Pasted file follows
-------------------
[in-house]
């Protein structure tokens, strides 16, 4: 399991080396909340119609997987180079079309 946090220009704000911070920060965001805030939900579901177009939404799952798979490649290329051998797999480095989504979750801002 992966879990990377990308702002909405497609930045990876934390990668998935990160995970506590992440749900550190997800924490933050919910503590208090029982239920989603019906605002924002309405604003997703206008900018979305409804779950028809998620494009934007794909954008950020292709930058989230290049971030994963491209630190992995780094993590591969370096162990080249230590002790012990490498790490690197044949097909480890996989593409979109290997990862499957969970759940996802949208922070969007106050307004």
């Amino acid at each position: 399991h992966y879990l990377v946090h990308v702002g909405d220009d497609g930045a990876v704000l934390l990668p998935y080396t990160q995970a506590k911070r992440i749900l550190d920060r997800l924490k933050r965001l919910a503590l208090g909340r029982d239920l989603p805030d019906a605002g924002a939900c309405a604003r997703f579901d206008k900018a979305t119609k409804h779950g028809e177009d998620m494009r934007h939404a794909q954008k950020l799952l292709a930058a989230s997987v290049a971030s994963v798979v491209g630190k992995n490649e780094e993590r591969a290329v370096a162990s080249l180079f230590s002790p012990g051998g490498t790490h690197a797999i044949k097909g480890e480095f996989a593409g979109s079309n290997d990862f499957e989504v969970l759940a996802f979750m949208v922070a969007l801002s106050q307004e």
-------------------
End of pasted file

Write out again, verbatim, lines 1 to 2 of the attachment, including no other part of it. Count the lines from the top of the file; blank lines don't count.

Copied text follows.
[in-house]
């Protein structure tokens, strides 16, 4: 399991080396909340119609997987180079079309 946090220009704000911070920060965001805030939900579901177009939404799952798979490649290329051998797999480095989504979750801002 992966879990990377990308702002909405497609930045990876934390990668998935990160995970506590992440749900550190997800924490933050919910503590208090029982239920989603019906605002924002309405604003997703206008900018979305409804779950028809998620494009934007794909954008950020292709930058989230290049971030994963491209630190992995780094993590591969370096162990080249230590002790012990490498790490690197044949097909480890996989593409979109290997990862499957969970759940996802949208922070969007106050307004």